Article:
Chances are that you or someone you know well will, at some point, come into contact with the criminal justice system. In New Jersey, this most typically occurs through the municipal courts, which are considered quasi-criminal in nature, by way of traffic citations. Whether it’s a speeding ticket or a serious criminal charge, by the time criminal defense counsel gets involved, the police and/or prosecutor typically have a considerable head start. That’s why it’s so important to know your rights.
New Jersey has 4 levels of crimes, with 1st Degree being the most serious and 4th degree being the least serious. New Jersey also has disorderly persons defenses and petty disorderly offenses as well as municipal ordinances. While the New Jersey Criminal Code does not use these terms, the difference between a crime and disorderly persons offense is much like the difference between a felony and a misdemeanor as used in the United States Criminal Code. Crimes are handled in the Superior Court at the county level, whereas disorderly persons offenses, municipal ordinances and traffic offenses are handled in the municipal courts.
It is important to know your rights before having interaction with law enforcement.
The 4th Amendment to the United States Constitution protects you against unreasonable searches and seizures. This means that law enforcement officers may not search you without probable cause. Thus, you should not give law enforcement permission to search you or your motor vehicle. If you are searched unlawfully, any evidence seized as a result of that search can’t be used against you in a court of law.
The 5th Amendment to the United States Constitution provides us with the right to remain silent. This means that with some limited exceptions, you do not have to answer questions posed by a law enforcement officer. The 5th Amendment also prohibits double jeopardy (being tried twice for the same crime) and mandates due process of law.
The 6th Amendment to the United States Constitution provides us with:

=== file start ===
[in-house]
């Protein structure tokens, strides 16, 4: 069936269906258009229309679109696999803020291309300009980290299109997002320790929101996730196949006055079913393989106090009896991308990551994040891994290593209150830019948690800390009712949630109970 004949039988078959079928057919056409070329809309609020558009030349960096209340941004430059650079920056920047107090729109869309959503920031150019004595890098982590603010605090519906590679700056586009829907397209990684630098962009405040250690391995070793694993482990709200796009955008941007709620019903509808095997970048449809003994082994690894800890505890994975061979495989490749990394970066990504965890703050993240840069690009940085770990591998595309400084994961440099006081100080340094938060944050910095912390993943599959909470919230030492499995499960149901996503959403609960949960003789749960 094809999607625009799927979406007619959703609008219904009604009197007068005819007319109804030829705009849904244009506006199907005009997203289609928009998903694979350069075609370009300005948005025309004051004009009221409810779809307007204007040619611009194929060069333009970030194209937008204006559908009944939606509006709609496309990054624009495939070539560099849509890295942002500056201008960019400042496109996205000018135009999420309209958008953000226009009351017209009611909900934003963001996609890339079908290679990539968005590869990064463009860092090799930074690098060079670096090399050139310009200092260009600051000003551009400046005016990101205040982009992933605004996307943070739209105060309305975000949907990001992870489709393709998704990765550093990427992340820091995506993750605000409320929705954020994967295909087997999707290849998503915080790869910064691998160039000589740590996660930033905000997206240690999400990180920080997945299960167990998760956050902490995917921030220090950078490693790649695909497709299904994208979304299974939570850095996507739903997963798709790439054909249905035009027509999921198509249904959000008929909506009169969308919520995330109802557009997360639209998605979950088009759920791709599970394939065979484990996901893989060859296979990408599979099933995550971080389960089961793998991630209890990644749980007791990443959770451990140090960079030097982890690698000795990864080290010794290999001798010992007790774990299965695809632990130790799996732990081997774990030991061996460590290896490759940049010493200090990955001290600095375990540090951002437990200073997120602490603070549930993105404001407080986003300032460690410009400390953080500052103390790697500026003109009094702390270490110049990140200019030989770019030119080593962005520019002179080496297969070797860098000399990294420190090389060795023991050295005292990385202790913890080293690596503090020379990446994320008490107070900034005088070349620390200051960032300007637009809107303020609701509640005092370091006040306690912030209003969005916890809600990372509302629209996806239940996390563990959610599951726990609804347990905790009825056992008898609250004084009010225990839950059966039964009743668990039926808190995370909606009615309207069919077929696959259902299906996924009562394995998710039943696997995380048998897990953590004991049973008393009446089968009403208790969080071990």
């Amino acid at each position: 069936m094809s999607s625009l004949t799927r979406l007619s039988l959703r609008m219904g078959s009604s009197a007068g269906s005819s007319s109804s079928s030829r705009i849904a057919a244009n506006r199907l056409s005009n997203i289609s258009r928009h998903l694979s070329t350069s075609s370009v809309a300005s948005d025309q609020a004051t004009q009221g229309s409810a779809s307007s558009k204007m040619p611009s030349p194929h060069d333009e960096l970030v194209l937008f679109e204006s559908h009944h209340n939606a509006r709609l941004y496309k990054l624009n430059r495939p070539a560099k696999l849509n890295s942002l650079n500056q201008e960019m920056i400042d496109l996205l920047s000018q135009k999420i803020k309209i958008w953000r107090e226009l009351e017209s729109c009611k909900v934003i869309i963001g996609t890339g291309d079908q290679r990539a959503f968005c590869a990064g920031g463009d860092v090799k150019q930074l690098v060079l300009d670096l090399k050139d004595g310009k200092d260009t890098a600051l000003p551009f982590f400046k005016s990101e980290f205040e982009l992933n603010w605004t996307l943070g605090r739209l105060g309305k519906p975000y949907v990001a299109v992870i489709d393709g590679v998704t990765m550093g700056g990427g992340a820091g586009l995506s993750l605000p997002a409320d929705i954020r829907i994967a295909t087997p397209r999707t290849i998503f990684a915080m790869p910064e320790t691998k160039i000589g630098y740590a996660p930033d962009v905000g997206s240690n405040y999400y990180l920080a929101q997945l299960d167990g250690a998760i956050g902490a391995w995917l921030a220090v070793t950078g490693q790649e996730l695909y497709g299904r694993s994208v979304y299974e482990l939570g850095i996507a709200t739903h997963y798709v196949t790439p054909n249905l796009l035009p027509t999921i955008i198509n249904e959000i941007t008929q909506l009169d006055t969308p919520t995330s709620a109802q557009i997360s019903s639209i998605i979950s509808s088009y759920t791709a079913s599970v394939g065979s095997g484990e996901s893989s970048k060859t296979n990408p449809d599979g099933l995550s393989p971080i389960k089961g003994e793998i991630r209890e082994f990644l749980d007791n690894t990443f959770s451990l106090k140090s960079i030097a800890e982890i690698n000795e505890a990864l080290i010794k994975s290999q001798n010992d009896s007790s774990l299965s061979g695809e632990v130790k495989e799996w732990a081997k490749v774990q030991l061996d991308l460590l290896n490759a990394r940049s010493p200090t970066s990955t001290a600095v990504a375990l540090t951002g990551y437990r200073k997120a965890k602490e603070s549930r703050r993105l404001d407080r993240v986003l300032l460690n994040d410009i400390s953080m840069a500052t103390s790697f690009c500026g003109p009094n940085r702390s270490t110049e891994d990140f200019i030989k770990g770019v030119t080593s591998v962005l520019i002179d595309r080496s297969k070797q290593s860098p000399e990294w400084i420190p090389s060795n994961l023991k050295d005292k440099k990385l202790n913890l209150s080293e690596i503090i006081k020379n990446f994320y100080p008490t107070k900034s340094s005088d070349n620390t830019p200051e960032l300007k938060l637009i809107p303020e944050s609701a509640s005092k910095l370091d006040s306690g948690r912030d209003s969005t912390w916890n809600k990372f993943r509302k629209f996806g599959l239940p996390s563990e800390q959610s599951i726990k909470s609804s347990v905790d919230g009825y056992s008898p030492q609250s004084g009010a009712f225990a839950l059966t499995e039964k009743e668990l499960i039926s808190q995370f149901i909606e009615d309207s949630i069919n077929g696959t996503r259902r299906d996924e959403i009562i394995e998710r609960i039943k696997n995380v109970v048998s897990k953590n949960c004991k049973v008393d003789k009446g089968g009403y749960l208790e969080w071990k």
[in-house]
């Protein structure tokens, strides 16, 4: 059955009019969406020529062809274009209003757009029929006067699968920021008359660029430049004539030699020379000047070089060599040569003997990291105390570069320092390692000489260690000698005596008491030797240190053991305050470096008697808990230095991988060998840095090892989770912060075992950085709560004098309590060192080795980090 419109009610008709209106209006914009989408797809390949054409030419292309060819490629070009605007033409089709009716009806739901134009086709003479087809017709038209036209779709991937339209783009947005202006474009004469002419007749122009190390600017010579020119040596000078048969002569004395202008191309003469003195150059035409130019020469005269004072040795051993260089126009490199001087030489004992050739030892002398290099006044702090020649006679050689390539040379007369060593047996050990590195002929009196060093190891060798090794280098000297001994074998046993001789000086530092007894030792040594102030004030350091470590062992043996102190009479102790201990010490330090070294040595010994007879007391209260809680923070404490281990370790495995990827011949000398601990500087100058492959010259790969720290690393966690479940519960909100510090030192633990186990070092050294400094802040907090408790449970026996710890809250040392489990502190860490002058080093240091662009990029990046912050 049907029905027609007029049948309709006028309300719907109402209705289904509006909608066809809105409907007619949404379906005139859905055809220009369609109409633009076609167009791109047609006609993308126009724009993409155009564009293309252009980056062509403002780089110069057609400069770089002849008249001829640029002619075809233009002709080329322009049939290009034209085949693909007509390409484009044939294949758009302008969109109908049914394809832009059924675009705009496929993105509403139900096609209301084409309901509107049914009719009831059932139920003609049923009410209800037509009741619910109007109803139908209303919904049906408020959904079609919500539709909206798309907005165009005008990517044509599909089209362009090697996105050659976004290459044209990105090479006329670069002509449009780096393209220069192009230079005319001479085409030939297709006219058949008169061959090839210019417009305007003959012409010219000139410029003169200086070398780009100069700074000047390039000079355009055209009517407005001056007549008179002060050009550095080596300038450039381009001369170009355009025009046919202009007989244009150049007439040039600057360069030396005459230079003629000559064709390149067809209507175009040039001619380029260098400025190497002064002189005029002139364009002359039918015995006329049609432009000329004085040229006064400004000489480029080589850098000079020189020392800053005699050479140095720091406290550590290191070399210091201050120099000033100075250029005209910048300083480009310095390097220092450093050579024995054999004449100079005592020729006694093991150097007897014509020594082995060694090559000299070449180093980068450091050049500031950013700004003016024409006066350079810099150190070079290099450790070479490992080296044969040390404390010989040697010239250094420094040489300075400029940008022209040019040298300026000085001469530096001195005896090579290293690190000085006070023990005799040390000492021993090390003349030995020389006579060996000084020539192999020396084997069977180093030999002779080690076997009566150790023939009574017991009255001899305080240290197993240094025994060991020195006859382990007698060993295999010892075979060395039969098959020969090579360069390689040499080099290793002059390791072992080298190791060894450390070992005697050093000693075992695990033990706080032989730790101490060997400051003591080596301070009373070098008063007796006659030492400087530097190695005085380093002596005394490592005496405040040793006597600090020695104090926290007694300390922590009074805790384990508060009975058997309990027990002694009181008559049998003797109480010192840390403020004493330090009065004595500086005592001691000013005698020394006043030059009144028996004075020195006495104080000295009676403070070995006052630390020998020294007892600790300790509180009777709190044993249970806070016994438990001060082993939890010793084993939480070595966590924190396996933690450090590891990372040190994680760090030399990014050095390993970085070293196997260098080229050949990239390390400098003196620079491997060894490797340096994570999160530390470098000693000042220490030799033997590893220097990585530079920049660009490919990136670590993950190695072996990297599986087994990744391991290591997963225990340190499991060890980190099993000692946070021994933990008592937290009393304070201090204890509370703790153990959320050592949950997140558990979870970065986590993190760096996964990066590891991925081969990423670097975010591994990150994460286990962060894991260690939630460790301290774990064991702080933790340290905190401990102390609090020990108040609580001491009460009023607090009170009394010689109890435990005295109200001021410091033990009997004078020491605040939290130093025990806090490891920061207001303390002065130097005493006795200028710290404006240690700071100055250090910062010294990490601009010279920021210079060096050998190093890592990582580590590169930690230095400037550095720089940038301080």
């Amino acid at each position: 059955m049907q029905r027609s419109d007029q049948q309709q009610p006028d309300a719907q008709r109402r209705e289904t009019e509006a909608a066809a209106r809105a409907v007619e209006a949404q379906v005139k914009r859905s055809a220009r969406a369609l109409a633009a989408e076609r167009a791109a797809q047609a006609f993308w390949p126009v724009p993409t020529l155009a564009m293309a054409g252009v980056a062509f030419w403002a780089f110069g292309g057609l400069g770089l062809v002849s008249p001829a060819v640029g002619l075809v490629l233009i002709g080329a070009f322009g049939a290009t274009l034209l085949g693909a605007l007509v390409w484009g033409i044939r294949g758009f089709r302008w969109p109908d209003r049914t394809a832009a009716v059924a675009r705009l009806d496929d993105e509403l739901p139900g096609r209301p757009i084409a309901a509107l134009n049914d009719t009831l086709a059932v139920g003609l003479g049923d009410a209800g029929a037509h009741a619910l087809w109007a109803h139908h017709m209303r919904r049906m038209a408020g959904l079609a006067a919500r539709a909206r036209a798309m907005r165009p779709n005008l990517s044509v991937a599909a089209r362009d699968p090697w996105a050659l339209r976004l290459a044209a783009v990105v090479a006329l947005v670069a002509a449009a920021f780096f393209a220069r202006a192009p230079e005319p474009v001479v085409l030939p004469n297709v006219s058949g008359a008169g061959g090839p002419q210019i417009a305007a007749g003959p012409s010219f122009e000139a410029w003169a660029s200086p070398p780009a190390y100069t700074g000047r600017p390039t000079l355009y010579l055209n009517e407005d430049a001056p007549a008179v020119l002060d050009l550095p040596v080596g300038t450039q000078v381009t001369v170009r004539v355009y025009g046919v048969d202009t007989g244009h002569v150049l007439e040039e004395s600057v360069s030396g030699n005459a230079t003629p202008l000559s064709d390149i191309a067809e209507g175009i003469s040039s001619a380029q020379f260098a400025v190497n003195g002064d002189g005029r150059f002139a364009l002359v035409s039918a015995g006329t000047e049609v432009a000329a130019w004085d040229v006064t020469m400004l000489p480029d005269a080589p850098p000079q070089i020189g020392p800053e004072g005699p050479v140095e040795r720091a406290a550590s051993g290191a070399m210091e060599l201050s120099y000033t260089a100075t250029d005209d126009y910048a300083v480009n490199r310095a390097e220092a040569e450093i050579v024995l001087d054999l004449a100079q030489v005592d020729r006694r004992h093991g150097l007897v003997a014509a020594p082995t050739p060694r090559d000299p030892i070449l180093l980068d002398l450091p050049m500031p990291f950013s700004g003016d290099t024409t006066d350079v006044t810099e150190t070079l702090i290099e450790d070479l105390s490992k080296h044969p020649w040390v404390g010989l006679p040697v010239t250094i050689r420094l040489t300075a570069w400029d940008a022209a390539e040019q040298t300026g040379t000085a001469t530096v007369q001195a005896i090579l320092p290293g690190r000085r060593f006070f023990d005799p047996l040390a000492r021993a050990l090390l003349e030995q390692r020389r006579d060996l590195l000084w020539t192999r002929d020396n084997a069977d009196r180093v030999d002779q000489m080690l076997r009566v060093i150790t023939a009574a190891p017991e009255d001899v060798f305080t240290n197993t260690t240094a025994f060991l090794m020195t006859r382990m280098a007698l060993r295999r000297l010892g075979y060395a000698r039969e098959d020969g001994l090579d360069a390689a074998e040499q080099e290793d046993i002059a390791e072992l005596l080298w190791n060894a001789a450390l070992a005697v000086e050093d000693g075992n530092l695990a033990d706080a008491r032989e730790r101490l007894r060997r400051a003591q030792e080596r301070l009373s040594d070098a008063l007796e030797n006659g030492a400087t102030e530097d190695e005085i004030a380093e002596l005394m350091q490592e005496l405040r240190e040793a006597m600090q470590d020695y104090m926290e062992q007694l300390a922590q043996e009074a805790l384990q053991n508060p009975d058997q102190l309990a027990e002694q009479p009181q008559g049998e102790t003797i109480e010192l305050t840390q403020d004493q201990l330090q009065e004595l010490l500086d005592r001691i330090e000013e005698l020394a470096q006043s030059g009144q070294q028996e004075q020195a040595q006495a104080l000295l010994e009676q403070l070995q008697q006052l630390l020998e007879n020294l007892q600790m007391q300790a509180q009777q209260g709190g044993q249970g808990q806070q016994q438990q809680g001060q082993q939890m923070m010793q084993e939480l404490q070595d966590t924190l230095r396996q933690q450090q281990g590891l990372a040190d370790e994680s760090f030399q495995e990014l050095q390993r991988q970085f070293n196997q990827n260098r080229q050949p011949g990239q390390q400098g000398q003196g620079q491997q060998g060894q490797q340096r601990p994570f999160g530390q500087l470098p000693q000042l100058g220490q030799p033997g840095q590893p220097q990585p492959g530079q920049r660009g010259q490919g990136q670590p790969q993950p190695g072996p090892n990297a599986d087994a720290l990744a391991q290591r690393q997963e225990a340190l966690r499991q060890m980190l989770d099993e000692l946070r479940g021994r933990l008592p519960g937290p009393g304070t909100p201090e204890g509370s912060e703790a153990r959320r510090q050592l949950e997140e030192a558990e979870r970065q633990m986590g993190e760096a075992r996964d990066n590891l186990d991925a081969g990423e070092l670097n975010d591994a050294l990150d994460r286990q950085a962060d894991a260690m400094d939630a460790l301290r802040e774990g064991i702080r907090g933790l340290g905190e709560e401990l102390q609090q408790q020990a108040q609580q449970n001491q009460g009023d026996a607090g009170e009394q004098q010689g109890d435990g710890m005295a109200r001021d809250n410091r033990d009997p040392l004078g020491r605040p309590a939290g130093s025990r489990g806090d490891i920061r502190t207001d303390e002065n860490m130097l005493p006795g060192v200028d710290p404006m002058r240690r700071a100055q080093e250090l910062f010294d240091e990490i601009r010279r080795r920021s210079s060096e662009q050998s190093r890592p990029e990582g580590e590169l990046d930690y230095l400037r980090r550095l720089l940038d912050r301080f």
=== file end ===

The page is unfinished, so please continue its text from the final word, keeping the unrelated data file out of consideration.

1) The Right to a Speedy Trial;
2) The Right to a Jury Trial (exceptions for municipal court);
3) The Right to Legal Counsel;
4) The opportunity to confront the witnesses against you.
By knowing these rights before you are confronted by law enforcement officials, you can avoid self-incrimination and other pitfalls which may await you in the criminal justice process. Also, it is best to contact an experienced criminal defense counsel as early as possible. It is preferable to speak to an attorney before any criminal charges are filed. If not, you will want certainly want to speak to an attorney as soon as possible after charges are filed.
I hope this information was helpful. For additional questions, contact me at (856) 428-6600 or send me an email at firstname.lastname@example.org
The materials and information provided within this blog are designed to be of general interest in order to enable you to learn more about the services offered by Dean R. Wittman, Esquire. The information contained within this blog is not intended to be legal advice and is not intended as a source of advertising or solicitation. The materials and information are not privileged information and your use of the materials and information does not create an attorney-client relationship with Mr. Wittman or any of the attorneys from Zeller & Wieliczko, LLP. This blog is not an offer to perform legal services. You should not rely on the materials or information as legal advice and should consult with a competent attorney in your state for legal advice related to your own situation. Prior results described within this blog do not suggest or guarantee that similar outcomes will be obtained with respect to future matters.